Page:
It was another excellent article from Mr. Jackson, i always like his pieces.

6 years ago
Reply to  John Fox

I can’t think of too many teams that need a new park either… in fact, I think far too often professional sports have sought new facilities payed for with tax money when the old ones were adequate so they could charge fans more to watch the games. That being said, I can think of one team that really does seem to need a new field and that would be the Oakland A’s.

That being said, I agree with you that the days of Parks with huge outfields are probably gone for good in the modern era. Which is a shame, because while watching a ball sail out of the park is fun, it definitely has tilted the game towards power hitters. I personally thing it is huge fun to watch a player on second score from a single… or on first score from a double. The race of player and ball to the plate is one I never tire of.

6 years ago

Thanks Frank! Fantastic write up. I’ve got to agree with Mr. Leach, I too think the most exciting play is someone trying to leg out a triple or an ITPHR. I found it interesting that Rogers Hornsby is in the top 10. Once the Deadball era was over, he became an excellent power hitter, hitting 42 one season and 301 for a career. Prior to 1920, his best year was 9, then two years later, 42. Today we’d cry “steroids”, but it helps to show how much the game changed in a few short years.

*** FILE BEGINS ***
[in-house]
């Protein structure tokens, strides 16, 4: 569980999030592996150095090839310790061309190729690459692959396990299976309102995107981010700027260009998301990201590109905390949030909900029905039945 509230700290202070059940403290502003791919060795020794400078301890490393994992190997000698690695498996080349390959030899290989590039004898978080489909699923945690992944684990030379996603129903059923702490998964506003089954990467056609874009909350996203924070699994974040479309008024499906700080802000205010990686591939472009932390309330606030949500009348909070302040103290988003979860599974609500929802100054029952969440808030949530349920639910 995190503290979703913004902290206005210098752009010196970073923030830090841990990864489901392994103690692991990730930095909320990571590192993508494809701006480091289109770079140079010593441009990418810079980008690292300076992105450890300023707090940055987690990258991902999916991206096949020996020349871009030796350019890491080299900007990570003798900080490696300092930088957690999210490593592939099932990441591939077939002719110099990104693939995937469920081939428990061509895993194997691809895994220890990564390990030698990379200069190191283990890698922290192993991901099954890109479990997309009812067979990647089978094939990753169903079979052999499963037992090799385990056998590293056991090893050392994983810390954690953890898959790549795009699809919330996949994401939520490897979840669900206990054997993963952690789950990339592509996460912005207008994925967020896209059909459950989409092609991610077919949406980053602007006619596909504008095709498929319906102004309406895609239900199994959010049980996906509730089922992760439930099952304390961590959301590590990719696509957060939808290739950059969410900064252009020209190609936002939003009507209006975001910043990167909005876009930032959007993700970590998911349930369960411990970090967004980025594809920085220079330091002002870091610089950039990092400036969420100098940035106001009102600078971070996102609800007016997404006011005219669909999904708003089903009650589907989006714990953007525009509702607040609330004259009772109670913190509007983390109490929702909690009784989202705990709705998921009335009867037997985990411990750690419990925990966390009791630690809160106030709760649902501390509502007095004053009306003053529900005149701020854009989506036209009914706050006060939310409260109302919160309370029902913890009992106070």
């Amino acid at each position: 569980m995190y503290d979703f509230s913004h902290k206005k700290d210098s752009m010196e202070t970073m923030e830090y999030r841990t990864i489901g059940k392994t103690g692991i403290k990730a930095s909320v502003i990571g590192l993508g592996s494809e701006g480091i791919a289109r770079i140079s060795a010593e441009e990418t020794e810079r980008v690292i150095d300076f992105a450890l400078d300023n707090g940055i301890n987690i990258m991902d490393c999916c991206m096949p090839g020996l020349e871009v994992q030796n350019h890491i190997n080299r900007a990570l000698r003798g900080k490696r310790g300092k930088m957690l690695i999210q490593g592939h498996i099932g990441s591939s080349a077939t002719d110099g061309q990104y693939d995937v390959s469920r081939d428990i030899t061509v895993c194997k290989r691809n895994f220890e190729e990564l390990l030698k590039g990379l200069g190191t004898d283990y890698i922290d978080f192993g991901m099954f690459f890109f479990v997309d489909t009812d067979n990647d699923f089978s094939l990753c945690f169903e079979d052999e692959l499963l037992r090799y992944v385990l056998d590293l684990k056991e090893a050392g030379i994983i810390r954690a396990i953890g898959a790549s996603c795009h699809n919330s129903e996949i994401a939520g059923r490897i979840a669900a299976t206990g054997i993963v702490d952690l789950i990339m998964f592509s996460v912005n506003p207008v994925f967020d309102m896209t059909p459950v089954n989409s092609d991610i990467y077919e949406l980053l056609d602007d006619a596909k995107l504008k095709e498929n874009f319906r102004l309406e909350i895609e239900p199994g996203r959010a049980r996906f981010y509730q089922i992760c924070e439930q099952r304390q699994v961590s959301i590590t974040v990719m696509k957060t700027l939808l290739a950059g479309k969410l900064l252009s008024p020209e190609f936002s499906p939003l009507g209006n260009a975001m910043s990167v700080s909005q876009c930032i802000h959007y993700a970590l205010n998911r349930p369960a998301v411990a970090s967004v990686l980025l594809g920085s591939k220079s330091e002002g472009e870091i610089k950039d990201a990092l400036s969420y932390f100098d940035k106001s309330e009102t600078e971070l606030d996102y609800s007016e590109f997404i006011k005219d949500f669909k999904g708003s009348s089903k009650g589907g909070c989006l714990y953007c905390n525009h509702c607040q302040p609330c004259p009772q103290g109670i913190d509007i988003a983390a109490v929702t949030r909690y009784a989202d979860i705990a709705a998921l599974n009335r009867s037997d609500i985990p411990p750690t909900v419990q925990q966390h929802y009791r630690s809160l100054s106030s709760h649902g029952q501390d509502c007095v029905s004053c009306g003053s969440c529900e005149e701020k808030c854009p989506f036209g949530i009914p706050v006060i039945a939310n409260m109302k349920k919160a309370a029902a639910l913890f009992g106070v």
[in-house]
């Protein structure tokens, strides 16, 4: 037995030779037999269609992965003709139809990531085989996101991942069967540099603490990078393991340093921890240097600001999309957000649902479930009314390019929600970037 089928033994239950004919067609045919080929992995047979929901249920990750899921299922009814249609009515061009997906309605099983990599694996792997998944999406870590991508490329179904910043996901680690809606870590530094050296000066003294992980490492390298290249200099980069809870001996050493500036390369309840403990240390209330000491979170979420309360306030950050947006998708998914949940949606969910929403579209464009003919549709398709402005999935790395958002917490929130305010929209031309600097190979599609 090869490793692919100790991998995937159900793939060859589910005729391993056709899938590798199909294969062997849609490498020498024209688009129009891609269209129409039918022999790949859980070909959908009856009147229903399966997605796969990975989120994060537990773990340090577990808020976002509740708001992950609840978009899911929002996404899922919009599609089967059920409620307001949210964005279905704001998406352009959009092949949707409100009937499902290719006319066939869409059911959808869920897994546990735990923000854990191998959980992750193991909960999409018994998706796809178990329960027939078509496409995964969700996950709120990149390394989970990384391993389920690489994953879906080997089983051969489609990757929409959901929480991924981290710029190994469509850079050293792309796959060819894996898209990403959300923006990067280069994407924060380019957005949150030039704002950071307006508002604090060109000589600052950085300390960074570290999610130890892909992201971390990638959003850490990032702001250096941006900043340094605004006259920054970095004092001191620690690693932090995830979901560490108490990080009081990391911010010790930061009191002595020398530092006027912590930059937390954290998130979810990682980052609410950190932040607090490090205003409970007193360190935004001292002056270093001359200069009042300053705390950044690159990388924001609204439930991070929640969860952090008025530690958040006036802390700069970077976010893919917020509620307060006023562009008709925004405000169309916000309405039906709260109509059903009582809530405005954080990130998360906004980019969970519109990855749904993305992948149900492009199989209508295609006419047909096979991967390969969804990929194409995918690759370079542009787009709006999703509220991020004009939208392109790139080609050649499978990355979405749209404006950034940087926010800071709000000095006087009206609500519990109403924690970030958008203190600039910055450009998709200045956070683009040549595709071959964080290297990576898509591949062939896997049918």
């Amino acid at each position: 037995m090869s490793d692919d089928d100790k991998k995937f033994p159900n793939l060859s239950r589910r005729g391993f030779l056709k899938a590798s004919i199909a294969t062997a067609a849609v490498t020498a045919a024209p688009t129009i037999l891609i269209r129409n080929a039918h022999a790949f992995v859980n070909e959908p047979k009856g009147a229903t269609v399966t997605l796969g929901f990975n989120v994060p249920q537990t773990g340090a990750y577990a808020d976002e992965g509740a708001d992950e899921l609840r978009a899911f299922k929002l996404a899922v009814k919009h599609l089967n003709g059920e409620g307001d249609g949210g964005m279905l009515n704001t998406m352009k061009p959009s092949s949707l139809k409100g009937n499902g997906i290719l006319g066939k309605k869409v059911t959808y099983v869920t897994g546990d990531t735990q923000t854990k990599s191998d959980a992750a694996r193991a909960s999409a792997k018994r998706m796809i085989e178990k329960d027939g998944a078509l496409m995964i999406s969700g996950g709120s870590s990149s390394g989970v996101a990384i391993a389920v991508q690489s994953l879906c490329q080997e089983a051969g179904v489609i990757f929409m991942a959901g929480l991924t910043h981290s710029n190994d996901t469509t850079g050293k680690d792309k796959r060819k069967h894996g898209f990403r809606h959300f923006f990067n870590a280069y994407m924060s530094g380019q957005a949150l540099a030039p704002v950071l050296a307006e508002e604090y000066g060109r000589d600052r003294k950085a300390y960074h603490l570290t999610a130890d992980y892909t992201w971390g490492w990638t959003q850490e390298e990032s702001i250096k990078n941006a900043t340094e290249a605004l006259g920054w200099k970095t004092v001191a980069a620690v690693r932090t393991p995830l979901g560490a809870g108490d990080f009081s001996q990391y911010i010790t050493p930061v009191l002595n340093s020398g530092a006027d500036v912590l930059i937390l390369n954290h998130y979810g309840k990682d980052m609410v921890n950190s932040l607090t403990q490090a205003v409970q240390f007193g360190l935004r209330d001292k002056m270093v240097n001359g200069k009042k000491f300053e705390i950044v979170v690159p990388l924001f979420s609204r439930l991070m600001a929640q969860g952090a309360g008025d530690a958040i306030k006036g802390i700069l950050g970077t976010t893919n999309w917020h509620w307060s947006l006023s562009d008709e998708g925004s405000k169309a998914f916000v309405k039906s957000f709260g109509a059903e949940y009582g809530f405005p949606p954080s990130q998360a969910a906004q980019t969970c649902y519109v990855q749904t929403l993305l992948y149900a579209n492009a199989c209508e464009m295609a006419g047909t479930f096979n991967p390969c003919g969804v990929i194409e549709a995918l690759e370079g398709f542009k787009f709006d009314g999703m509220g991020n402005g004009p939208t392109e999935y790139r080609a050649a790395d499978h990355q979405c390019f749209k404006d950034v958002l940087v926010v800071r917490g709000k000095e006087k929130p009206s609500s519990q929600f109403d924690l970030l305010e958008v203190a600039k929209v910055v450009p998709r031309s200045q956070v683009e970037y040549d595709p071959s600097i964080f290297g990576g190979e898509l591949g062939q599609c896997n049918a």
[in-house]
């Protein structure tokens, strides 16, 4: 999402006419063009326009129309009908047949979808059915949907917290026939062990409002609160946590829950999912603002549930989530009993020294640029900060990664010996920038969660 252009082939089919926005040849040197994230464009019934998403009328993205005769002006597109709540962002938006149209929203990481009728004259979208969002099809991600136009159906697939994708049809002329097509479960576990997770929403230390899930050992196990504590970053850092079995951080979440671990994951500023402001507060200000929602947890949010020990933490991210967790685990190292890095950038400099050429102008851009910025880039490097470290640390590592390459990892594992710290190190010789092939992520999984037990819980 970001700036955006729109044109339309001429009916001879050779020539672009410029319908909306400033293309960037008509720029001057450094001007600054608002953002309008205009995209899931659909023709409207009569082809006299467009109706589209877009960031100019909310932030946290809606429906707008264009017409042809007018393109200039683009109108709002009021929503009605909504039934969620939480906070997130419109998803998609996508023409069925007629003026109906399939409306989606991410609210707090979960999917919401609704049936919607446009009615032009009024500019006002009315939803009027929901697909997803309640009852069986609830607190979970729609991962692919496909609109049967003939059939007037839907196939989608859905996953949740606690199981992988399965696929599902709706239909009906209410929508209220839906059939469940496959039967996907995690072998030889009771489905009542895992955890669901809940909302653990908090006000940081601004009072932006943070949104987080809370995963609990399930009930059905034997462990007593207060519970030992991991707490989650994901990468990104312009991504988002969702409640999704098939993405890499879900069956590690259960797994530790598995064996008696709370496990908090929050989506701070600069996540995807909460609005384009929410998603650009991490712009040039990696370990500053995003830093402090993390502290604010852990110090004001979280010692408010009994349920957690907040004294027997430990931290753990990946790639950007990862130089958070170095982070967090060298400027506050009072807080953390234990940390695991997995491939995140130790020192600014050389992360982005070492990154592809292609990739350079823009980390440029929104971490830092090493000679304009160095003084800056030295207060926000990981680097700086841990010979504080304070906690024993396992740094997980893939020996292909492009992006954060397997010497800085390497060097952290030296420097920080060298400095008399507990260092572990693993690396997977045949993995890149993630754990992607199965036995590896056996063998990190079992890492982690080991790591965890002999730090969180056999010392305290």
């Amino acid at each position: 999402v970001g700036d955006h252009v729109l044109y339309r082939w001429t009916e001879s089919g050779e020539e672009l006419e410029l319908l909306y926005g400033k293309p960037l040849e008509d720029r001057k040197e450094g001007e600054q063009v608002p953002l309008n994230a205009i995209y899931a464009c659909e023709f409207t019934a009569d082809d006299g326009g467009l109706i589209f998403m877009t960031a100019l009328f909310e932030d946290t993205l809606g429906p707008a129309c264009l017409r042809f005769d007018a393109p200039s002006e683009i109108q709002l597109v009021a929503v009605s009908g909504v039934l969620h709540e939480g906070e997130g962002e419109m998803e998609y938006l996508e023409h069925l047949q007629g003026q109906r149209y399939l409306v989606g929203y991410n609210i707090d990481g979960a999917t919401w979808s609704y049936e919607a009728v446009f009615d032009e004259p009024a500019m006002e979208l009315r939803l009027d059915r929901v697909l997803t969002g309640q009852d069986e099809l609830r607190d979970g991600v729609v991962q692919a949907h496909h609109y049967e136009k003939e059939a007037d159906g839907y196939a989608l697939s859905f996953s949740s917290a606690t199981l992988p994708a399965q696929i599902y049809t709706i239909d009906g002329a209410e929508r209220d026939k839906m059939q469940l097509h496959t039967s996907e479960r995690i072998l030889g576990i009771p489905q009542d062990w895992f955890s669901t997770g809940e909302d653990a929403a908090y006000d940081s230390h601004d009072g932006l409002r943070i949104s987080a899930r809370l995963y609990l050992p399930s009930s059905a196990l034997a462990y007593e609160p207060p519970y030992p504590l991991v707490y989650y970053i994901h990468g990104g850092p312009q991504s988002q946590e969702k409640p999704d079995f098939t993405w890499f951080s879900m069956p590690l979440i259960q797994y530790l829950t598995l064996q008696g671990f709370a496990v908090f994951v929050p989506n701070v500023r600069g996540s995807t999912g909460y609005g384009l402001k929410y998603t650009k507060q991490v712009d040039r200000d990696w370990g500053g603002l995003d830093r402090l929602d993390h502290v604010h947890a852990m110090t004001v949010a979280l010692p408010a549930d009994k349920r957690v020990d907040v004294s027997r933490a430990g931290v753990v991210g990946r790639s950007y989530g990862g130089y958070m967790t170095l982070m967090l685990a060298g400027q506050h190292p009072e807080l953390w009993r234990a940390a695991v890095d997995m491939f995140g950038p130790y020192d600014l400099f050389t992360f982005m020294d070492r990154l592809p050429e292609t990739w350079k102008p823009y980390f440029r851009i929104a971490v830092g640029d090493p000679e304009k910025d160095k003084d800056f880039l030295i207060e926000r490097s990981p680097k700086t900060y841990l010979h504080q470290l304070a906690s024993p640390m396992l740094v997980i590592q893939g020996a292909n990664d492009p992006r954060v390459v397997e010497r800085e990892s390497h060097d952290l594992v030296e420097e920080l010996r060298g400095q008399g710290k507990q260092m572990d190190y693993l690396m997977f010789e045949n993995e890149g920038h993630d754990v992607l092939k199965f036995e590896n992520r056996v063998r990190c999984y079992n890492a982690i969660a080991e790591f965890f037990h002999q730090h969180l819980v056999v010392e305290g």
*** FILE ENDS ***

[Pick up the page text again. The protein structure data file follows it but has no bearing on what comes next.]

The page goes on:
Joe Pancake
6 years ago

“For sheer excitement, I don’t think anything can beat when you see that guy go tearing around…”

This made me think of the Alex Gordon hit-and-error that was the penultimate at bat of the 2014 World Series. Although I understand why he was held up at third, as a baseball fan, I *so* wish he would have been sent home. Either the World Series would have ended on a play at the plate or they Royals would have extended the series on a Little League ITPHR.

How great would that have been?

David Horwich
6 years ago

In the 3rd plate appearance of his 2-ITPHR game, Greg Gagne tripled. He sure got his running in that day…

Paul G.
6 years ago

QUIBBLE: The Louisville Colonels were in the National League in 1897 when Tom McCreery hit 3 ITPHRs. The American Association had disbanded after the 1891 season and Louisville was absorbed into the National League. A new minor league named the American Association would play starting in 1902.

Cliff Blau
6 years ago
Reply to  Paul G.